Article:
FACT OF FAITH

ROMAN MARTYROLOGY

by Larry Rice

Throughout Christian history, it has been important for people to fix the date of Christ’s birth. Even the Gospels go to great length to establish the date of Christ’s Incarnation by references to Roman rulers and the year of the great Roman census. In modern times, scientists use astronomical data to try to establish a firm date of Christ’s coming into the world. All of these efforts help reinforce the core idea of the Incarnation: that God chose to become human and was born into human history to accomplish our salvation. For centuries, by tradition, Christian monasteries have recited the dates from the Roman Martyrology. This proclamation of Christ’s birth has become a popular way of beginning the Vigil Mass of Christmas.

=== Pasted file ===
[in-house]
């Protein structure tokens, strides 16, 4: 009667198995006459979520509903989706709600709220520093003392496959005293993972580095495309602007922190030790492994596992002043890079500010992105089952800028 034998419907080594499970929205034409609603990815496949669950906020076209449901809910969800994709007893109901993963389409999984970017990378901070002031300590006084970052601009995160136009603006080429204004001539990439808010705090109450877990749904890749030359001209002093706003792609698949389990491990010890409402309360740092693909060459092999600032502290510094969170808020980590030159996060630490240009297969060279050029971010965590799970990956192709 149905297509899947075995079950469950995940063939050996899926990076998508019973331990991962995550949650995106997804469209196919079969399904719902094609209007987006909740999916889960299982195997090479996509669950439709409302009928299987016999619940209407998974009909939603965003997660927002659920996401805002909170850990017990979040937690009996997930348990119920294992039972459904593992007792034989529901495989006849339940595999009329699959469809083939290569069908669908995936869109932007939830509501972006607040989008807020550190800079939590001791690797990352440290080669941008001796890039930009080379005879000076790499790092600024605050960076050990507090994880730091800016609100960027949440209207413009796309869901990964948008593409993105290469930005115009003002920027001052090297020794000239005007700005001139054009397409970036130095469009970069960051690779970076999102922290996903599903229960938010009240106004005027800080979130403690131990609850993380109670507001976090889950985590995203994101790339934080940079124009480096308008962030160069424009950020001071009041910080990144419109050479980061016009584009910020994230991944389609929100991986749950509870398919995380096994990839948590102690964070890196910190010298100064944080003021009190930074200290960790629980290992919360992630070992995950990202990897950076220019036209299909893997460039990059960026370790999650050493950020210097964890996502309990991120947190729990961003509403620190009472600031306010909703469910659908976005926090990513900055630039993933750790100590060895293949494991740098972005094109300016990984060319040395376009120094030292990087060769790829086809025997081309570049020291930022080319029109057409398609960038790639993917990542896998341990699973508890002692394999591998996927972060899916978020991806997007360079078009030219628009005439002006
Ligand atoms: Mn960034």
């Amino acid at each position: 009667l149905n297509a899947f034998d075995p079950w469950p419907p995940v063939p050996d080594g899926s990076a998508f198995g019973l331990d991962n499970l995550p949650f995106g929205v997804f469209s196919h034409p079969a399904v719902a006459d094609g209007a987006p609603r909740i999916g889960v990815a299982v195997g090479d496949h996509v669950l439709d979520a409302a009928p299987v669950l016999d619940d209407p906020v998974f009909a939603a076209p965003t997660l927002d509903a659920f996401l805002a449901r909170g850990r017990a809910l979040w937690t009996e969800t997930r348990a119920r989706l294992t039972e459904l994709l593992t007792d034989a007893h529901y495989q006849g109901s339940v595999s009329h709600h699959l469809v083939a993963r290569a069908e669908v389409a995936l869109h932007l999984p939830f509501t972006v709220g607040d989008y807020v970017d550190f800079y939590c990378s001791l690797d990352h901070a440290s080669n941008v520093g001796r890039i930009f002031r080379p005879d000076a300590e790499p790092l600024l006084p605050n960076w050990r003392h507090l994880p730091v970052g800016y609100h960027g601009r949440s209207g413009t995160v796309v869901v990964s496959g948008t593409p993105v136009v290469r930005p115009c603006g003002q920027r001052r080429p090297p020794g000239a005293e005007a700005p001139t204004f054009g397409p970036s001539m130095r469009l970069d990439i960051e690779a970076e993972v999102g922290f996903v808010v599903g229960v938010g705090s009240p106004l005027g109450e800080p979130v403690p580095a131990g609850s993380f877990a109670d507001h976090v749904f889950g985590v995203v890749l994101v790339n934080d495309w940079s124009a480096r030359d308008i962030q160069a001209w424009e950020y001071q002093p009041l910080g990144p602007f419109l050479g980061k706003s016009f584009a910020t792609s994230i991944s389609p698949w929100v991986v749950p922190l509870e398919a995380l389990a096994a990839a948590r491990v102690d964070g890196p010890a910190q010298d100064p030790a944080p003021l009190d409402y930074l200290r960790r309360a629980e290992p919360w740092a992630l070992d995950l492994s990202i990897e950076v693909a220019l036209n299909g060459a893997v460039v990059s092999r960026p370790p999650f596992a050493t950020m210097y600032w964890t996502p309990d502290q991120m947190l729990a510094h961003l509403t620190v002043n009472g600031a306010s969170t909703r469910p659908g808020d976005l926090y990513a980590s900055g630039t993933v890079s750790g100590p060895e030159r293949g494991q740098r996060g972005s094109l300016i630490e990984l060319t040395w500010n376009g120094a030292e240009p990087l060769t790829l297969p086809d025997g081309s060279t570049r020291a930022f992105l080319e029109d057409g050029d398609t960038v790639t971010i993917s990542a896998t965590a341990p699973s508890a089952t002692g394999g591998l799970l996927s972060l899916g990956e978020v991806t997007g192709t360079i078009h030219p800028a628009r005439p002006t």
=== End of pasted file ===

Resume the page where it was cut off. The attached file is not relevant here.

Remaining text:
We don’t regard many of the dates as historical, but the tradition still reinforces the historical placement of Christ’s birth: The Twenty-fifth Day of December, when ages beyond number had run their course from the creation of the world, when God in the beginning created heaven and earth, and formed man in his own likeness; when century upon century had passed since the Almighty set his bow in the clouds after the Great Flood, as a sign of covenant and peace; in the twenty-first century since Abraham, our father in faith, came out of Ur of the Chaldees; in the thirteenth century since the People of Israel were led by Moses in the Exodus from Egypt; around the thousandth year since David was anointed King; in the sixty-fifth week of the prophecy of Daniel; in the one hundred and ninety-fourth Olympiad; in the year seven hundred and fifty-two since the foundation of the City of Rome; in the forty-second year of the reign of Caesar Octavian Augustus, the whole world being at peace, JESUS CHRIST, eternal God and Son of the eternal Father, desiring to consecrate the world by his most loving presence, was conceived by the Holy Spirit, and when nine months had passed since his conception, was born of the Virgin Mary in Bethlehem of Judah, and was made man: The Nativity of Our Lord Jesus Christ according to the flesh. (“The Nativity of Our Lord Jesus Christ from the Roman Martyrology”)

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